Wednesday, October 8, 2008

Word of the Day

I've decided to start posting a word of the day as a way to stretch my brain and get it thinking. I'll be getting these from Merriam-Webster's dictionary.

Glom\glahm\v. 1:take, steal 2: seize, catch

Example: "She signed an affidavit of confession attesting she glommed more than $284,000, the company contends."

Did you know? It's a classic case of glomming: Americans seized on "glaum" (a term from Scots dialect that basically means "grab") and appropriated it as our own, changing it to "glom" in the process. "Glom" first meant "steal" (as in the purse-snatching, robber kind of stealing), but over time that meaning got stretched. Today, "glom" often figuratively extends that original "steal" sense. A busy professional might glom a weekend getaway, for example. "Glom" also appears frequently in the phrase "glom on to," which can mean "to appropriate for one's own use" ("glom on to another's idea"); "to grab hold of" ("glom on to the last cookie"); or "to latch on to" ("glom on to an opinion" or "glom on to an influential friend").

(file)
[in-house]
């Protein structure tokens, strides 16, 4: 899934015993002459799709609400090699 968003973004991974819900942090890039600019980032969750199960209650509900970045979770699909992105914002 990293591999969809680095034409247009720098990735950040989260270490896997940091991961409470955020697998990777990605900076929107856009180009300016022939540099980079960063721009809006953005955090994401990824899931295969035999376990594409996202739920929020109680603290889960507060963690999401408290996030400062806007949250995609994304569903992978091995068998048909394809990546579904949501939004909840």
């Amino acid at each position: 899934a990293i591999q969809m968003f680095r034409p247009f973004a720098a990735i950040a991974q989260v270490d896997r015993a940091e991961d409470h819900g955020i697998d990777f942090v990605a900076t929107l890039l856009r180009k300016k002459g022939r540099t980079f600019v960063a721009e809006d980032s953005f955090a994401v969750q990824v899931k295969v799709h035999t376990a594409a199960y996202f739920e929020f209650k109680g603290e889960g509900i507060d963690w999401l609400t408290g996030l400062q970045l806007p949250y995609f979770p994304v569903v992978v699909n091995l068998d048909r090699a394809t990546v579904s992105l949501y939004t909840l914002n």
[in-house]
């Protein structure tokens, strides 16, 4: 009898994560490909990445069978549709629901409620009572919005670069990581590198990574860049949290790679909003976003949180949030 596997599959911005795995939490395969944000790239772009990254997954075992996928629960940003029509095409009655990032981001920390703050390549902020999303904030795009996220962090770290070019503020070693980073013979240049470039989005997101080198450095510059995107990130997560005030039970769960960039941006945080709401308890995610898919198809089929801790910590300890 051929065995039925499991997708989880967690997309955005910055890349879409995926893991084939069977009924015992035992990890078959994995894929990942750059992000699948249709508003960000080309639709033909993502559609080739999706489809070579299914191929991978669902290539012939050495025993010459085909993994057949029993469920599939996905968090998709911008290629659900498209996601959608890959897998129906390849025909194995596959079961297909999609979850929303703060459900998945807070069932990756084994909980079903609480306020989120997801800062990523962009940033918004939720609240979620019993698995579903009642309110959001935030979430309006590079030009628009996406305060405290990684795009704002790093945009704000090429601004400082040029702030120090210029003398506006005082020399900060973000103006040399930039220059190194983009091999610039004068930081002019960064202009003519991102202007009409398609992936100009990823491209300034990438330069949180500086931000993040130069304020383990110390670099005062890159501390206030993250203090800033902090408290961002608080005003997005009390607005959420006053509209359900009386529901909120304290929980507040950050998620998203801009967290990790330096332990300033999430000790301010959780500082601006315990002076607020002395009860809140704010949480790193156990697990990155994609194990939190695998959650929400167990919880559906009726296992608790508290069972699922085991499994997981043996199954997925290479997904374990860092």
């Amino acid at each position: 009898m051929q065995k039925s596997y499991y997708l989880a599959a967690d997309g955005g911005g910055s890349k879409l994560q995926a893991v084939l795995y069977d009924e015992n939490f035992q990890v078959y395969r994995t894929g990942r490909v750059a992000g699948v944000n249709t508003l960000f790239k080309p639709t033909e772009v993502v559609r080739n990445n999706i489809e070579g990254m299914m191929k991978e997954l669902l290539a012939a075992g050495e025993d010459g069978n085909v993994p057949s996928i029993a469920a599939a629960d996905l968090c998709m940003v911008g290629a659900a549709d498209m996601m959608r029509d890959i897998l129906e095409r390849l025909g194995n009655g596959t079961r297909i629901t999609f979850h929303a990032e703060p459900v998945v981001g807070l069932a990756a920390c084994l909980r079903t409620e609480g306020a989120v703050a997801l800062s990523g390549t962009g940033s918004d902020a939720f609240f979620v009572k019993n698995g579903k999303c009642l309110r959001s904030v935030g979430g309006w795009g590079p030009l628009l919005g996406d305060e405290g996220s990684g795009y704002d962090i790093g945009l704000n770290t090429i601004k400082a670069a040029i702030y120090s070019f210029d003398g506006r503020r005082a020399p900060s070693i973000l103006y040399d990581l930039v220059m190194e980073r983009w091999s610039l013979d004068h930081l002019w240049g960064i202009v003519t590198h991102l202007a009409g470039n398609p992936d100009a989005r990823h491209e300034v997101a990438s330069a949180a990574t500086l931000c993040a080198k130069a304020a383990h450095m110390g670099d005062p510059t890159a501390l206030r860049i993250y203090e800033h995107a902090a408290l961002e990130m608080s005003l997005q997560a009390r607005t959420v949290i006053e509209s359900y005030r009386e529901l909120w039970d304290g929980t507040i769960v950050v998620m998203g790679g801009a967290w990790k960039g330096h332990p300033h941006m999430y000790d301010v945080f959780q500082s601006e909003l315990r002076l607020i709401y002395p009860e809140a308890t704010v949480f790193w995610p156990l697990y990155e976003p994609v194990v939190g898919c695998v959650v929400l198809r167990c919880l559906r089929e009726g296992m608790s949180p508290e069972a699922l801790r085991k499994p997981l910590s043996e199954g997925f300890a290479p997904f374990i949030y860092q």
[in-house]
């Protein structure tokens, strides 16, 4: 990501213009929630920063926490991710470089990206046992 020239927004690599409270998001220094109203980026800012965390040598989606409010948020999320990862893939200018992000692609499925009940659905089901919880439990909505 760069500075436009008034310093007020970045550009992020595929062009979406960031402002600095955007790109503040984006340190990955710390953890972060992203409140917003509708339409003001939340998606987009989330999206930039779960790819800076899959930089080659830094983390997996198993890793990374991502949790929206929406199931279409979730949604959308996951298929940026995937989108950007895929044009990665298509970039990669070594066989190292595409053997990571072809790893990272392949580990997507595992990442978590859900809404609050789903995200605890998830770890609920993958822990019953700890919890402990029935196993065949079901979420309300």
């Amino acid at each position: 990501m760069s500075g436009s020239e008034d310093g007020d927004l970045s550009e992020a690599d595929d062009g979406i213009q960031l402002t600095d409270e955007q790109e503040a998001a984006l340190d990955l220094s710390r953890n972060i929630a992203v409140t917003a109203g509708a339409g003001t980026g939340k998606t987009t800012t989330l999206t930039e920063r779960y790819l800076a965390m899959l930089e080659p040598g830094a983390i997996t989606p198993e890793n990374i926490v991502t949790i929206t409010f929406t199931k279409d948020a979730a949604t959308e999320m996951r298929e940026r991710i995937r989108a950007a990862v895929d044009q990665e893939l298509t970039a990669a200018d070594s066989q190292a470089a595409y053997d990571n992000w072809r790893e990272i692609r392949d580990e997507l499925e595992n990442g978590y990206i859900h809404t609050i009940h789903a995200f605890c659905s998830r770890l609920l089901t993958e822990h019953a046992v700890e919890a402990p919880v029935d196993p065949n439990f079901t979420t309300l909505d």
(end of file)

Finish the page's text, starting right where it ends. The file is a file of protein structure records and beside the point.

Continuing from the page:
My use: My dear friend Jenny has totally glommed my idea for this blog. Go here to see her blog.

I must remain from baking as I tend to glom all remaining treats!

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